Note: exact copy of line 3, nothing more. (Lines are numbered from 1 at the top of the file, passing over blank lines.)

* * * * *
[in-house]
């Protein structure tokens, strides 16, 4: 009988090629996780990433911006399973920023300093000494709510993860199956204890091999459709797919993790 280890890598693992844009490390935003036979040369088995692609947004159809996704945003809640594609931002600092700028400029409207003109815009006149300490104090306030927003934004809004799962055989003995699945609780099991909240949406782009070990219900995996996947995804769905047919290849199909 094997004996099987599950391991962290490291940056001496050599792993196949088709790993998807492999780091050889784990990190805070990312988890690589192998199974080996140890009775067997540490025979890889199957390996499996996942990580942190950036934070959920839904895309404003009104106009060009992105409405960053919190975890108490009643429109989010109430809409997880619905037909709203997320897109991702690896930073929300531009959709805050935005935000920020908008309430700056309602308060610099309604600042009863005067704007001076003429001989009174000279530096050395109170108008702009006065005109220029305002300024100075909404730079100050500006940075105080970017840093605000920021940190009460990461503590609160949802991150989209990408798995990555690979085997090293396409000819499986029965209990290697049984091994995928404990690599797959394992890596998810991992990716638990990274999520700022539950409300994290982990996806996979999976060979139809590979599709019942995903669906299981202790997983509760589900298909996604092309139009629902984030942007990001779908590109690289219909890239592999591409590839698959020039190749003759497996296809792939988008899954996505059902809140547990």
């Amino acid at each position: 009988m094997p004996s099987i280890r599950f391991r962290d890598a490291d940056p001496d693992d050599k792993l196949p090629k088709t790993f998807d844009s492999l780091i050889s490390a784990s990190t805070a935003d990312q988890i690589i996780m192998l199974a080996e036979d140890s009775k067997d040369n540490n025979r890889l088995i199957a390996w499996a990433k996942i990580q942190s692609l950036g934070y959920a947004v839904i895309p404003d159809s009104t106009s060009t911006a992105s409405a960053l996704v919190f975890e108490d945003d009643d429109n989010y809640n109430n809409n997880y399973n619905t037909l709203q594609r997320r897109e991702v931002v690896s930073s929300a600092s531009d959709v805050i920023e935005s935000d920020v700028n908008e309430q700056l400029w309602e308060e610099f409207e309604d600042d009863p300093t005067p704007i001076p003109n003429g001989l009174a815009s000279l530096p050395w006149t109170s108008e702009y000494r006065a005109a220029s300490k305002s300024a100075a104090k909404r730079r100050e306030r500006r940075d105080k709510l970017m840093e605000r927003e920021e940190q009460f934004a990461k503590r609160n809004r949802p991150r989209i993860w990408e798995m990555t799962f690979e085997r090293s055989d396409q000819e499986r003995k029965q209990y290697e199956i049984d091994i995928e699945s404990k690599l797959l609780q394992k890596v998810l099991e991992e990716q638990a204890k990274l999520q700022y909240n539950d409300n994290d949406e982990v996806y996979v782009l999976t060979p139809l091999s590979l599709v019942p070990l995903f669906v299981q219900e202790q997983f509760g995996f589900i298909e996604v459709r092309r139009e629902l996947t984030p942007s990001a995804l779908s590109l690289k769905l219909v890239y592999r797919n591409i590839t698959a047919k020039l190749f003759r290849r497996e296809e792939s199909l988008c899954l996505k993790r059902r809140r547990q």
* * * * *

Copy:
């Amino acid at each position: 009988m094997p004996s099987i280890r599950f391991r962290d890598a490291d940056p001496d693992d050599k792993l196949p090629k088709t790993f998807d844009s492999l780091i050889s490390a784990s990190t805070a935003d990312q988890i690589i996780m192998l199974a080996e036979d140890s009775k067997d040369n540490n025979r890889l088995i199957a390996w499996a990433k996942i990580q942190s692609l950036g934070y959920a947004v839904i895309p404003d159809s009104t106009s060009t911006a992105s409405a960053l996704v919190f975890e108490d945003d009643d429109n989010y809640n109430n809409n997880y399973n619905t037909l709203q594609r997320r897109e991702v931002v690896s930073s929300a600092s531009d959709v805050i920023e935005s935000d920020v700028n908008e309430q700056l400029w309602e308060e610099f409207e309604d600042d009863p300093t005067p704007i001076p003109n003429g001989l009174a815009s000279l530096p050395w006149t109170s108008e702009y000494r006065a005109a220029s300490k305002s300024a100075a104090k909404r730079r100050e306030r500006r940075d105080k709510l970017m840093e605000r927003e920021e940190q009460f934004a990461k503590r609160n809004r949802p991150r989209i993860w990408e798995m990555t799962f690979e085997r090293s055989d396409q000819e499986r003995k029965q209990y290697e199956i049984d091994i995928e699945s404990k690599l797959l609780q394992k890596v998810l099991e991992e990716q638990a204890k990274l999520q700022y909240n539950d409300n994290d949406e982990v996806y996979v782009l999976t060979p139809l091999s590979l599709v019942p070990l995903f669906v299981q219900e202790q997983f509760g995996f589900i298909e996604v459709r092309r139009e629902l996947t984030p942007s990001a995804l779908s590109l690289k769905l219909v890239y592999r797919n591409i590839t698959a047919k020039l190749f003759r290849r497996e296809e792939s199909l988008c899954l996505k993790r059902r809140r547990q």